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Global office vacancy declines to 14.1 percent as leasing activity moves into cyclical upswing
CHICAGO, LONDON, SINGAPORE, March 28, 2011– Corporate confidence is boosting activity in top tier office markets around the world, leading to accelerating early cycle rental growth and robust capital value growth in prime assets, especially where new quality supply is limited, according to Jones Lang LaSalle’s inaugural, quarterly Global Office Outlook report. The firm’s new global report series tracks and forecasts how global economic conditions impact property leasing, capital markets and occupier conditions throughout Asia Pacific, Europe, Middle East and Africa (EMEA) and the Americas. The report points to several hot spots emerging with high growth prospects including the E7 (Brazil, India, China, Russia, Indonesia, Mexico and Turkey), Hong Kong, Singapore and Poland.
For the first time since the global financial crisis, downside risks are being outweighed by the improving business optimism although recent global events have the capacity to dent this optimism. Jones Lang LaSalle’s Global Office Outlook report shows that market demand and leasing activity are back in a cyclical upswing, fueled by improving economic growth, renewed corporate confidence, and strengthened balance sheets and prospects of increasing spending and hiring associated with real estate investment. Global office vacancy rates have reached a plateau and edged downward across all three regions in late 2010. The global office vacancy rate now stands at 14.1 percent.
"Despite some obvious risks, the global economic outlook remains positive,” said Ben Breslau, Managing Director of Jones Lang LaSalle Americas Research. “Coming off the heels of a robust 2010, economic growth is expected to accelerate further in the later half of 2011 and into 2012, but the strength of the recovery and expansion remains remarkably uneven geographically. Expect office market demand and the potential for rent growth to mirror the uneven economic outlook, with leverage ranging from landlord favourable in trophy CBD assets in coastal gateway markets to tenant favourable in many non-core and suburban locations."
Prior to the Japan earthquake and tsunami, Asia Pacific was moving ahead strongly with the largest declines in vacancy, improving occupancy levels, and attractive conditions for investment. Jane Murray, Asia Pacific Head of Research, added, “Regional momentum should continue led by robust growth in China and India. The ultimate impact on the large Japanese economy and real estate market and its trading partners regionally and globally will not be known for some time.”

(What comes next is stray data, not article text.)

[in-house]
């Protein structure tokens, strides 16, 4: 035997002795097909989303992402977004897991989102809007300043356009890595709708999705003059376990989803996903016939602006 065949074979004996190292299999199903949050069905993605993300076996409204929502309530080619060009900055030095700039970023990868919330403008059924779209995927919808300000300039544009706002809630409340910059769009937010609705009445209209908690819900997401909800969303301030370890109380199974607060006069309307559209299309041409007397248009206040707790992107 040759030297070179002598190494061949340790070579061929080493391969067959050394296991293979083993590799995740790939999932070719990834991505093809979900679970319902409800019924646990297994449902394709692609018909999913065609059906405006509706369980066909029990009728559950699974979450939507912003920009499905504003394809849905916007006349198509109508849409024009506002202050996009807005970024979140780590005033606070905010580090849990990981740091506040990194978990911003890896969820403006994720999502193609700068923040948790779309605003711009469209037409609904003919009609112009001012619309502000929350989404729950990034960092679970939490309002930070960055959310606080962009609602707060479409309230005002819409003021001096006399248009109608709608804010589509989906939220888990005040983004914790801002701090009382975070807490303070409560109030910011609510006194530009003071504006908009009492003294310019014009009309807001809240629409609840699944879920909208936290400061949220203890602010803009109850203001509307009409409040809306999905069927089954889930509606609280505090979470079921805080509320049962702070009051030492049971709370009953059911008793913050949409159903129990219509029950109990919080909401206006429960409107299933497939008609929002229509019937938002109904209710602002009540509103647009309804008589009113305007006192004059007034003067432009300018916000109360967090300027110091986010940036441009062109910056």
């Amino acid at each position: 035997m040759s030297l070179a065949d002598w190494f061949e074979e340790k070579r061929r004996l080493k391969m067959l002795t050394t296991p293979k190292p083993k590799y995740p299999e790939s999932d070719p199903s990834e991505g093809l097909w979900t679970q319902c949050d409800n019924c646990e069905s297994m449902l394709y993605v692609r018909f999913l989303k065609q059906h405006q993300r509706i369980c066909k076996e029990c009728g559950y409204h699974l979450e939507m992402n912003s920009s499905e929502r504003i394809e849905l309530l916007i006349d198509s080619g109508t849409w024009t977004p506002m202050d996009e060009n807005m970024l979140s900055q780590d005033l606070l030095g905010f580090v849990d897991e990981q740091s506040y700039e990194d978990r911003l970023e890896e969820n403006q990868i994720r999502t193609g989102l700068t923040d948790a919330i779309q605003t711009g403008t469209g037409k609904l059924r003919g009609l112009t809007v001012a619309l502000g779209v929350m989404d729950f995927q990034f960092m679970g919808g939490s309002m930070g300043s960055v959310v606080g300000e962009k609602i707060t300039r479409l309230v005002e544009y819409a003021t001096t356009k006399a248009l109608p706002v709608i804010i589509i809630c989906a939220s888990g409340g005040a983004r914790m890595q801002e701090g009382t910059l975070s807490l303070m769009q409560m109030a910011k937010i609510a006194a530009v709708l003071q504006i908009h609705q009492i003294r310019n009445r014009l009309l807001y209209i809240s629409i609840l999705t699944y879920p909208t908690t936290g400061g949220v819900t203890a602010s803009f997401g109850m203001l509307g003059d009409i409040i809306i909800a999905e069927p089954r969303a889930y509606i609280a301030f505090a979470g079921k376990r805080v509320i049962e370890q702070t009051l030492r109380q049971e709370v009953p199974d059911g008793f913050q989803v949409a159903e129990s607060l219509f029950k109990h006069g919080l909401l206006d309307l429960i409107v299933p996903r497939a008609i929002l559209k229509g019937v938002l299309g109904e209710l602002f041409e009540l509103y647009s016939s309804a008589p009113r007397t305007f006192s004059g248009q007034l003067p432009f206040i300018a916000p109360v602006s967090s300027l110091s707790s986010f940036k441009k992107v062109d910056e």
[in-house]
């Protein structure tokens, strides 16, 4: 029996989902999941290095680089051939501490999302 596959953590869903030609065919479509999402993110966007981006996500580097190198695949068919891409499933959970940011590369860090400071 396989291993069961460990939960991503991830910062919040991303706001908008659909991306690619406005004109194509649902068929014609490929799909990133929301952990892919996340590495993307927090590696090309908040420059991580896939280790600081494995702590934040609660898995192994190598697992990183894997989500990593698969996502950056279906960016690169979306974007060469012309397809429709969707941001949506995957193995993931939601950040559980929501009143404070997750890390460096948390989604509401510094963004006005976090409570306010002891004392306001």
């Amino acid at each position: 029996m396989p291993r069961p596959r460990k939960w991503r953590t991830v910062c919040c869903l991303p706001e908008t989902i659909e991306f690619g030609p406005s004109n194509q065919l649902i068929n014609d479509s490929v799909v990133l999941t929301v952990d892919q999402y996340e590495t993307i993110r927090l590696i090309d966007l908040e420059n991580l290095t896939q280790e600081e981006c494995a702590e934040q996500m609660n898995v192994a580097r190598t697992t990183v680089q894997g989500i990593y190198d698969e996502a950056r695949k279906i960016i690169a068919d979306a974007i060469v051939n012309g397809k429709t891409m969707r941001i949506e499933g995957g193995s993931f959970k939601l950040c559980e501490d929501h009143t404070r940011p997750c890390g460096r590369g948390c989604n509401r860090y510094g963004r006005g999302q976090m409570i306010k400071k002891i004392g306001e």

Americas: “The coming year will be best characterised by an uneven upswing and cautious optimism,” said Ben Breslau, Managing Director of Jones Lang LaSalle Americas Research. “North America is expected to accelerate modestly, with continuing improvement in select prime markets such as Washington DC, Midtown Manhattan, and San Francisco. United States vacancy levels are down year-over-year and will close below 18 percent in 2011. Additionally, the Canadian office market will tighten with accelerated rent growth in 2011; while Sao Paulo’s strong economic growth is translating into healthy office demand."
Asia Pacific: With Japan’s devastation aside, property market fundamentals continue to improve across Asia Pacific, assisted by strengthening business conditions and solid corporate hiring. “Regional net absorption is expected to further increase in 2011, and vacancy is expected to fall in most major markets. However in a few markets that have large impending supply, such as Singapore and some Indian cities, vacancy rates are expected to rise over 2011,” added Murray.
EMEA: Business sentiment is at its highest level since 2007 in Europe with occupier and investment transaction volumes recovering strongly. “Occupiers remain cautious with deals still driven largely by lease events and consolidation. We are now in a rental growth phase – led by a limited number of markets - but it could be beyond 2014 in some markets before 2007 market peaks are witnessed again,” said Grant Fitzner, Head of Jones Lang LaSalle EMEA Research. “The UK, France, Germany and some of the Nordic markets, particularly Sweden are paving the road with improved market fundamentals and dominating investor interest. We are also watching events in the Middle East and North Africa very closely. As well as obvious impacts on local business sentiment internally, any impact on oil prices will filter through to capital markets volumes externally."
Capital markets 2011 outlook
Investment volumes for office properties reached US$155 billion across the globe in 2010, and the 2011 global total is expected to rise to the US$190 billion range as capital value growth encourages property owners to put more product on the market.
Capital value growth for prime assets in Tier I office markets has been increasing robustly, led by Hong Kong, London, Paris and Moscow. Value growth is expected to continue in most markets in 2011, pushed by rental uplift.
Corporate occupier 2011 outlook
Corporate occupiers will be actively focused in 2011 on additional market moves that accommodate anticipated increases in hiring, the need to access new workers amid a renewing ‘war for talent,’ and the necessity to make workspace more productive.
Click here to review and download the entire Global Office Outlook report and a podcast from Ben Breslau on the report impacts.
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